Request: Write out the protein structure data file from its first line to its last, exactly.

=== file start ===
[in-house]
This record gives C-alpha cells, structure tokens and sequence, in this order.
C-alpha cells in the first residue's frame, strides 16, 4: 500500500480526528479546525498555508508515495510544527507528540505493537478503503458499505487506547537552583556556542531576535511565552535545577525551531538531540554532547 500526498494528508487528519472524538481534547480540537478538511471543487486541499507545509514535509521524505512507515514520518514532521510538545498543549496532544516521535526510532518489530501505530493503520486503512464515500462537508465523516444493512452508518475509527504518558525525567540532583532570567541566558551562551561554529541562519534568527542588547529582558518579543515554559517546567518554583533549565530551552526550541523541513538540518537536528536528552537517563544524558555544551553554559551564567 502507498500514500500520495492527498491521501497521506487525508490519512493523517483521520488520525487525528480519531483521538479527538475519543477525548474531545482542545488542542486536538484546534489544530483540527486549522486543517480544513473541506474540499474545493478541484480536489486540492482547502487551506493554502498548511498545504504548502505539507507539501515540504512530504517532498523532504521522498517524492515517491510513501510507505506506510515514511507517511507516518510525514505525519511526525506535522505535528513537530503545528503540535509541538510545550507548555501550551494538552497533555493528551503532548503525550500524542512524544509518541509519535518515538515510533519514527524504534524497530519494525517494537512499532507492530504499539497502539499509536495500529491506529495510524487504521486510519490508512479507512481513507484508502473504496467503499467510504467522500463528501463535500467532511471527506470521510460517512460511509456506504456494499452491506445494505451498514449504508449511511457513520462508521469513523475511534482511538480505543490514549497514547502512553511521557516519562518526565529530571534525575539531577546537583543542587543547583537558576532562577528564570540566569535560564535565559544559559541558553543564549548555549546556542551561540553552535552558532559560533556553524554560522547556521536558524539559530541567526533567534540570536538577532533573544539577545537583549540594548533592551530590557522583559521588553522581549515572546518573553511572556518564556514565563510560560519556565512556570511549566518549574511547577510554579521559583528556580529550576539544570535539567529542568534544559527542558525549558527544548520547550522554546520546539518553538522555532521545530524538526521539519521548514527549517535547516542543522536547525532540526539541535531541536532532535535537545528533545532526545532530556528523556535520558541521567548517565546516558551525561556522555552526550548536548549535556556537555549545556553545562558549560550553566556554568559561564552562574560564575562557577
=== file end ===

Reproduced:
[in-house]
This record gives C-alpha cells, structure tokens and sequence, in this order.
C-alpha cells in the first residue's frame, strides 16, 4: 500500500480526528479546525498555508508515495510544527507528540505493537478503503458499505487506547537552583556556542531576535511565552535545577525551531538531540554532547 500526498494528508487528519472524538481534547480540537478538511471543487486541499507545509514535509521524505512507515514520518514532521510538545498543549496532544516521535526510532518489530501505530493503520486503512464515500462537508465523516444493512452508518475509527504518558525525567540532583532570567541566558551562551561554529541562519534568527542588547529582558518579543515554559517546567518554583533549565530551552526550541523541513538540518537536528536528552537517563544524558555544551553554559551564567 502507498500514500500520495492527498491521501497521506487525508490519512493523517483521520488520525487525528480519531483521538479527538475519543477525548474531545482542545488542542486536538484546534489544530483540527486549522486543517480544513473541506474540499474545493478541484480536489486540492482547502487551506493554502498548511498545504504548502505539507507539501515540504512530504517532498523532504521522498517524492515517491510513501510507505506506510515514511507517511507516518510525514505525519511526525506535522505535528513537530503545528503540535509541538510545550507548555501550551494538552497533555493528551503532548503525550500524542512524544509518541509519535518515538515510533519514527524504534524497530519494525517494537512499532507492530504499539497502539499509536495500529491506529495510524487504521486510519490508512479507512481513507484508502473504496467503499467510504467522500463528501463535500467532511471527506470521510460517512460511509456506504456494499452491506445494505451498514449504508449511511457513520462508521469513523475511534482511538480505543490514549497514547502512553511521557516519562518526565529530571534525575539531577546537583543542587543547583537558576532562577528564570540566569535560564535565559544559559541558553543564549548555549546556542551561540553552535552558532559560533556553524554560522547556521536558524539559530541567526533567534540570536538577532533573544539577545537583549540594548533592551530590557522583559521588553522581549515572546518573553511572556518564556514565563510560560519556565512556570511549566518549574511547577510554579521559583528556580529550576539544570535539567529542568534544559527542558525549558527544548520547550522554546520546539518553538522555532521545530524538526521539519521548514527549517535547516542543522536547525532540526539541535531541536532532535535537545528533545532526545532530556528523556535520558541521567548517565546516558551525561556522555552526550548536548549535556556537555549545556553545562558549560550553566556554568559561564552562574560564575562557577